6

I think the answer is a qualified yes, humans can think without language. Ultimately though it depends on what you mean by "think." There is a remarkably large number of deaf people who are not exposed either to a signed or spoken language even in developed countries. These people often invent their own gesture systems, referred to as home sign systems. ...


5

This question is pretty broad, but perhaps these studies address your question. In 2006, Daniel Oppenheimer won an Ig Nobel prize for his paper Consequences of Erudite Vernacular Utilized Irrespective of Necessity: Problems with Using Long Words Needlessly, which demonstrated that using overly-complex words when a simpler word would suffice resulted in ...


5

The accepted answer by @krysta may not be the full story: it depends on the way words are repeated. I understand from @tsykora's question that words are repeated without a separation (syllables are produced at a fixed pace). Kounios et al. used spoken words (mean length of 544 milliseconds) that were repeated several times at a fixed interval of 800 ...


5

TLDR When two speakers become more similar in their speech this is called convergence or accomodation (opposite: divergence). This can occur on all levels of language, phonetics and phonology, syntax, semantics, and pragmatics. When mutual intellgibility is not an issue, accomodation mainly occurs when speakers like each other or want to appear likeable. ...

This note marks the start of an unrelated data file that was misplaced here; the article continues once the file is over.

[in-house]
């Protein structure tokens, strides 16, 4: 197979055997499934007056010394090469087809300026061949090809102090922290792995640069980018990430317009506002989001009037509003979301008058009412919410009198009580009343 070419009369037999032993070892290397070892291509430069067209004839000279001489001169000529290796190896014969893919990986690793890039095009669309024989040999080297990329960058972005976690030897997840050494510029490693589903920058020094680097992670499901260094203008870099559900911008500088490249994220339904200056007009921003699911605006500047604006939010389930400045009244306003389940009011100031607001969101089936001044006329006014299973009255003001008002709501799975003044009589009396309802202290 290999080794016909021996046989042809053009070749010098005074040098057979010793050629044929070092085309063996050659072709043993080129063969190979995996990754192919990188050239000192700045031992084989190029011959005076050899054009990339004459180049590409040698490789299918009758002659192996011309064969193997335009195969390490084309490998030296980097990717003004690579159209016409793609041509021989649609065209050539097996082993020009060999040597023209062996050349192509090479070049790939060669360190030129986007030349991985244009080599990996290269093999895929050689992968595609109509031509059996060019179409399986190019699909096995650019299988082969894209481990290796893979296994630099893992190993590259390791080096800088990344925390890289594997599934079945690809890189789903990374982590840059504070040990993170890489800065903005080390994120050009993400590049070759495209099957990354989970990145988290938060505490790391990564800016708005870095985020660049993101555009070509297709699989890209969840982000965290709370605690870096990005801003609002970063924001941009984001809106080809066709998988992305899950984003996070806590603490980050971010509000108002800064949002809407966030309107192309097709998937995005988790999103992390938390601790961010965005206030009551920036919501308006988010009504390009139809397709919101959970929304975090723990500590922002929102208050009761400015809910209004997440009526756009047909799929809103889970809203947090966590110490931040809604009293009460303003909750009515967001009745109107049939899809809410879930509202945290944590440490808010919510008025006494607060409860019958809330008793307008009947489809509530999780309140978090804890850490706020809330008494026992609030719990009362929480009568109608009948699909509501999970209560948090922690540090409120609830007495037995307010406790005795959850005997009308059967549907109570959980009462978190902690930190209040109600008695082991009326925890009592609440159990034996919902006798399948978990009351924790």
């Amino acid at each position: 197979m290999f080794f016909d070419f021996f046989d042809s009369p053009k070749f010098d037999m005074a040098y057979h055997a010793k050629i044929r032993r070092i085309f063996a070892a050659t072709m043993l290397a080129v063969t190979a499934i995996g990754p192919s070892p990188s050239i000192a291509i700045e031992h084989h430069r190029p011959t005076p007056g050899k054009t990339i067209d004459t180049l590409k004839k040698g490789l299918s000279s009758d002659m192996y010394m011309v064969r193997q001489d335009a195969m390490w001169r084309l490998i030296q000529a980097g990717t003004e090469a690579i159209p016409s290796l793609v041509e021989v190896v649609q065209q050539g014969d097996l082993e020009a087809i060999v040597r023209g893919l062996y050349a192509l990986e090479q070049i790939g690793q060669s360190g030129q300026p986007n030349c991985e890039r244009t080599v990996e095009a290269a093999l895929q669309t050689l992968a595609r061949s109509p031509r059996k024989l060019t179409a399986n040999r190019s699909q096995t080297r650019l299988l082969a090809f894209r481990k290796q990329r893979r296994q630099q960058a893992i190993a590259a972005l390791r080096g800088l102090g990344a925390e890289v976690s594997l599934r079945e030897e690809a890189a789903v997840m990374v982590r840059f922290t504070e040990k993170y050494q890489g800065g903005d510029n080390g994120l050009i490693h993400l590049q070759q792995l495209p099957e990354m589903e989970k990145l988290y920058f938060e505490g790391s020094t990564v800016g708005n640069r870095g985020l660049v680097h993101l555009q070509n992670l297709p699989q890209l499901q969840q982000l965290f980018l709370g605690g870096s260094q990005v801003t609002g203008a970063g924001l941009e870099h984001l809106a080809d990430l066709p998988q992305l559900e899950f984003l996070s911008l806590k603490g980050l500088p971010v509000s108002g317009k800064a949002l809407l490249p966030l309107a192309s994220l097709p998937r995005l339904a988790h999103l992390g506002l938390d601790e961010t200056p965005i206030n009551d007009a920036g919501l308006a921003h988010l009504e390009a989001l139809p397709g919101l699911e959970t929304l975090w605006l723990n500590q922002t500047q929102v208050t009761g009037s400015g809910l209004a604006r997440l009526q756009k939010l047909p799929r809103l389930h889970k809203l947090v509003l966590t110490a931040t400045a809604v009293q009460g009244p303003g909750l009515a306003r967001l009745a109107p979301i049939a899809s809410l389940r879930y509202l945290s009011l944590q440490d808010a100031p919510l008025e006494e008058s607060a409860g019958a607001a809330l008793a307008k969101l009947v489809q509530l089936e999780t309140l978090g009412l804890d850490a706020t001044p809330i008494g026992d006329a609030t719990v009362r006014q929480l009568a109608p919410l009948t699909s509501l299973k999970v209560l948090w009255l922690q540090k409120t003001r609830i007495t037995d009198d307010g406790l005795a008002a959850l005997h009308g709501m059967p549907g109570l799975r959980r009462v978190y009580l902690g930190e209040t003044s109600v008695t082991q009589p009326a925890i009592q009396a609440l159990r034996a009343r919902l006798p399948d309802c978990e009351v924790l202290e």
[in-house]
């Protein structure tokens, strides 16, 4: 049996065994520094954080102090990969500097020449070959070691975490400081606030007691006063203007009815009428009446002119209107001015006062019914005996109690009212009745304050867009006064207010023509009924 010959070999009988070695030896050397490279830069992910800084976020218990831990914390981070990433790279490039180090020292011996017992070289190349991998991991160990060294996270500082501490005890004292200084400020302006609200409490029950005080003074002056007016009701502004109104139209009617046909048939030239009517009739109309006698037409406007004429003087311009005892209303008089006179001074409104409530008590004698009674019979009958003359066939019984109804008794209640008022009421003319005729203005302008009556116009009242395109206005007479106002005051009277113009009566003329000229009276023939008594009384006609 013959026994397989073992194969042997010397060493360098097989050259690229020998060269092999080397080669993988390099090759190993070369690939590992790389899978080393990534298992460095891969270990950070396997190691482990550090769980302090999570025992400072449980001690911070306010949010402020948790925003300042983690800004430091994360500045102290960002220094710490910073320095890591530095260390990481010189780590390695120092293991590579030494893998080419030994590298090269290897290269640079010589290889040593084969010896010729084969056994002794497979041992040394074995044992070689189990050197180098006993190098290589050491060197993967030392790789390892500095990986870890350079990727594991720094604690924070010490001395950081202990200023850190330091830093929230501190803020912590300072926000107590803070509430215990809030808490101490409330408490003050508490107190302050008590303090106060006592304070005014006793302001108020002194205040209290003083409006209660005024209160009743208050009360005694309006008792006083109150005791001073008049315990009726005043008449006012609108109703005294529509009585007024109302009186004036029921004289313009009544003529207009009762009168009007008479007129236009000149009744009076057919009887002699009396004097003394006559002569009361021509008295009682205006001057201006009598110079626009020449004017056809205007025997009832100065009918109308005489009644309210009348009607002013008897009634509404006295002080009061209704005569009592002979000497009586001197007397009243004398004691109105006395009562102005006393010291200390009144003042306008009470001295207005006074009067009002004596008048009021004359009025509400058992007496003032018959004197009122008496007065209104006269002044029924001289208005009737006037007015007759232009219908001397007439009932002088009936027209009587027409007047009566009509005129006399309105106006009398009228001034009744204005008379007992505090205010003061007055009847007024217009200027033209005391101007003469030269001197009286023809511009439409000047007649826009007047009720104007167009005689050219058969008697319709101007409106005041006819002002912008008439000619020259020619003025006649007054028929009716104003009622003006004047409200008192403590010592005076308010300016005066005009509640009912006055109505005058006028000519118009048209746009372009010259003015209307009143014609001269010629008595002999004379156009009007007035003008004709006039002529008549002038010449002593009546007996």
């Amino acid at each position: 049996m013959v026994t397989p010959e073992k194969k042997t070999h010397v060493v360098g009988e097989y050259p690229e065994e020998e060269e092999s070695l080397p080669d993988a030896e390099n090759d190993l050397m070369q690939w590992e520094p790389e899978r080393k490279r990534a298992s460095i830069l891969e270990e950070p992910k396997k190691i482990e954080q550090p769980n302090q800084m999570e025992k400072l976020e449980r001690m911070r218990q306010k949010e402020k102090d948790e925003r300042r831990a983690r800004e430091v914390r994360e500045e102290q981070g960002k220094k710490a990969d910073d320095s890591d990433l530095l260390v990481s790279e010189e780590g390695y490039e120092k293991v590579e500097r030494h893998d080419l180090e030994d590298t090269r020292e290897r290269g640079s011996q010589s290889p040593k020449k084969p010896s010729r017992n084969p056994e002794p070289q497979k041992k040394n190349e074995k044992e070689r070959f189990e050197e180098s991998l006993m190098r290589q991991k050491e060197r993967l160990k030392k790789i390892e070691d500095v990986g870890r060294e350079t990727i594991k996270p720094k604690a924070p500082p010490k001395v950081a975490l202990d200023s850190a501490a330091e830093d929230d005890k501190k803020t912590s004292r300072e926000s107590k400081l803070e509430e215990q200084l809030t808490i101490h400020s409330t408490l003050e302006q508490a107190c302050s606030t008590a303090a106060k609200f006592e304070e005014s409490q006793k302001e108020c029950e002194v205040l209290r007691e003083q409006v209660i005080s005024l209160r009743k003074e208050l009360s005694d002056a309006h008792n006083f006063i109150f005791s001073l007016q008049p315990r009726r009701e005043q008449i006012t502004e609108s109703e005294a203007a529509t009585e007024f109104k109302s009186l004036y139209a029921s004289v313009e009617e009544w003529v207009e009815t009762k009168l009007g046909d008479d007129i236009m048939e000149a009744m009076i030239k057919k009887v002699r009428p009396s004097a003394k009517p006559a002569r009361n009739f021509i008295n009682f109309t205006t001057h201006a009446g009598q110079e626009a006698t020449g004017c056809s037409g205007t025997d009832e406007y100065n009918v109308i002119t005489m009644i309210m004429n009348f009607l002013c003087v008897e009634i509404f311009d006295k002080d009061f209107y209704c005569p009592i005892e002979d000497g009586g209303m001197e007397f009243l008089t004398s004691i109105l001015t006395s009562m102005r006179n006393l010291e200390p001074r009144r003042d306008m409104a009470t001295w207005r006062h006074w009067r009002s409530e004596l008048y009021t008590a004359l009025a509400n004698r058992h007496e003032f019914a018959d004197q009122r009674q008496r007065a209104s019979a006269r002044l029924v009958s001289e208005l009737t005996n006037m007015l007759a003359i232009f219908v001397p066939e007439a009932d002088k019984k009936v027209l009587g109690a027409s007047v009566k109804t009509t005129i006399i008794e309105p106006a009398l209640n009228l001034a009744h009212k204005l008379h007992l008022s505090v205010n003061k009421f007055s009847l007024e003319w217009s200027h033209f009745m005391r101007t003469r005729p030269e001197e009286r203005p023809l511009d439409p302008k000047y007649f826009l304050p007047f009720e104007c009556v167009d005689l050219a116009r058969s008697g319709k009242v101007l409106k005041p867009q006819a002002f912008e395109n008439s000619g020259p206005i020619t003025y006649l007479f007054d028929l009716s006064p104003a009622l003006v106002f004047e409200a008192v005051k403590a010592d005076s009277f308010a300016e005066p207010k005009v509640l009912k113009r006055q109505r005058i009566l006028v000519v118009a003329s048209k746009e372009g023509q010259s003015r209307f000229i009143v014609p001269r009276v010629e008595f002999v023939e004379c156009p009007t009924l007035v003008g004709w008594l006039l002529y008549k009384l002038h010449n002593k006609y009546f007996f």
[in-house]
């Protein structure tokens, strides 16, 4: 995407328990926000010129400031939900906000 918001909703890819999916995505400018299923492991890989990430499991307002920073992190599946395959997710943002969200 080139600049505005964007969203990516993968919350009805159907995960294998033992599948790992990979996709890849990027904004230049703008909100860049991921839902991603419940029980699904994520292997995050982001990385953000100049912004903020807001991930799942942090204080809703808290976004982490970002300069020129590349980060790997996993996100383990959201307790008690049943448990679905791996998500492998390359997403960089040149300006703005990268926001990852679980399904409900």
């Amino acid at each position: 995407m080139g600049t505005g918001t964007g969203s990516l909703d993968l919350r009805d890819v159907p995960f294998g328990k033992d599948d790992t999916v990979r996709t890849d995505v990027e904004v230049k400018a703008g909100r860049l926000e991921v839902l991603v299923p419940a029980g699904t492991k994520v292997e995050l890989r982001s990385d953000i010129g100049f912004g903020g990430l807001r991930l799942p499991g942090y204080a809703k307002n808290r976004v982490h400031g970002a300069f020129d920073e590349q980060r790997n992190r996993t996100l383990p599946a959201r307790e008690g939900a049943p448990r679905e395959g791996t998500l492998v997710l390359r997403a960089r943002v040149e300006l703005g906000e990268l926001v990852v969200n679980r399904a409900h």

5

Motherese may play a role in emotional development. Soken and Pick write: "Concurrent with the exaggerated speech of motherese, there are probably exaggerated facial displays, allowing infants to explore the particular aspects of the face... Child-centered displays may serve as opportunities for learning about affective events." Walker-Andrews (1997) also ...


4

I believe motherese exists to teach the infant to discriminate phonemes in the native language. Kuhl et al. (2005) show that during the first year language critical period, infants gain an increased ability to discriminate between phonemes of the native language, while their ability to discriminate between phonemes of non-native languages declines. ...


4

This question gets close to something that might alternatively be posted to stats.stackoverflow.com. Personally, I've always felt that application of Null-Hypothesis Significance Testing (NHST) methods to neuroimaging data does a particularly good job of highlighting their scientific deficiencies. Personally, these days I'd use Generalized Additive ...